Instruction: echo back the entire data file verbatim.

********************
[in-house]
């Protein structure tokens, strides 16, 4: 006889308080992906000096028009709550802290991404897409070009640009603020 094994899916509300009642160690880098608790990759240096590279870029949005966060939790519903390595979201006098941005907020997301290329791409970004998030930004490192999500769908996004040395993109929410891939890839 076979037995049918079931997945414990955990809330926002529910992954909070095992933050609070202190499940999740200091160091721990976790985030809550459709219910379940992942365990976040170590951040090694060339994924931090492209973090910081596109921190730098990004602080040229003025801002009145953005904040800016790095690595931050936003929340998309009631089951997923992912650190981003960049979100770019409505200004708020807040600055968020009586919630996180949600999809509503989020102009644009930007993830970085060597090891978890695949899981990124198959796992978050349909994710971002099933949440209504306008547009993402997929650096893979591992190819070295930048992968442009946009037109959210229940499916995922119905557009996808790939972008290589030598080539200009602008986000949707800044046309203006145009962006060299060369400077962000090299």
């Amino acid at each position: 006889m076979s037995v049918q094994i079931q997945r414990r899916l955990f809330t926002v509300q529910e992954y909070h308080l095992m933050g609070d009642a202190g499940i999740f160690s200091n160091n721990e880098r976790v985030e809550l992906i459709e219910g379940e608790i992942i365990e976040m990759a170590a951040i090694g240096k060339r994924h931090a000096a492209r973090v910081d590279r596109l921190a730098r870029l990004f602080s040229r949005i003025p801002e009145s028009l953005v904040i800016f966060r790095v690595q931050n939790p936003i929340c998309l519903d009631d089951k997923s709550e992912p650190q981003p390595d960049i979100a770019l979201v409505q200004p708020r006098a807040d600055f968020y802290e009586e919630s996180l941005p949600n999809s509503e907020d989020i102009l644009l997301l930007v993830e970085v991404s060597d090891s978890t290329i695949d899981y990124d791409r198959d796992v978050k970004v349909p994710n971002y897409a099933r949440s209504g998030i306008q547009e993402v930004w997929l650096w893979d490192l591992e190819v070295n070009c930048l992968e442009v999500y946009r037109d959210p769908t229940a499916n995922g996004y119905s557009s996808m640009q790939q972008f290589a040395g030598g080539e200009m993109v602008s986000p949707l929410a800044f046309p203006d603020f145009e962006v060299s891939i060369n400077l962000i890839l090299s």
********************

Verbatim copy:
[in-house]
């Protein structure tokens, strides 16, 4: 006889308080992906000096028009709550802290991404897409070009640009603020 094994899916509300009642160690880098608790990759240096590279870029949005966060939790519903390595979201006098941005907020997301290329791409970004998030930004490192999500769908996004040395993109929410891939890839 076979037995049918079931997945414990955990809330926002529910992954909070095992933050609070202190499940999740200091160091721990976790985030809550459709219910379940992942365990976040170590951040090694060339994924931090492209973090910081596109921190730098990004602080040229003025801002009145953005904040800016790095690595931050936003929340998309009631089951997923992912650190981003960049979100770019409505200004708020807040600055968020009586919630996180949600999809509503989020102009644009930007993830970085060597090891978890695949899981990124198959796992978050349909994710971002099933949440209504306008547009993402997929650096893979591992190819070295930048992968442009946009037109959210229940499916995922119905557009996808790939972008290589030598080539200009602008986000949707800044046309203006145009962006060299060369400077962000090299």
């Amino acid at each position: 006889m076979s037995v049918q094994i079931q997945r414990r899916l955990f809330t926002v509300q529910e992954y909070h308080l095992m933050g609070d009642a202190g499940i999740f160690s200091n160091n721990e880098r976790v985030e809550l992906i459709e219910g379940e608790i992942i365990e976040m990759a170590a951040i090694g240096k060339r994924h931090a000096a492209r973090v910081d590279r596109l921190a730098r870029l990004f602080s040229r949005i003025p801002e009145s028009l953005v904040i800016f966060r790095v690595q931050n939790p936003i929340c998309l519903d009631d089951k997923s709550e992912p650190q981003p390595d960049i979100a770019l979201v409505q200004p708020r006098a807040d600055f968020y802290e009586e919630s996180l941005p949600n999809s509503e907020d989020i102009l644009l997301l930007v993830e970085v991404s060597d090891s978890t290329i695949d899981y990124d791409r198959d796992v978050k970004v349909p994710n971002y897409a099933r949440s209504g998030i306008q547009e993402v930004w997929l650096w893979d490192l591992e190819v070295n070009c930048l992968e442009v999500y946009r037109d959210p769908t229940a499916n995922g996004y119905s557009s996808m640009q790939q972008f290589a040395g030598g080539e200009m993109v602008s986000p949707l929410a800044f046309p203006d603020f145009e962006v060299s891939i060369n400077l962000i890839l090299s």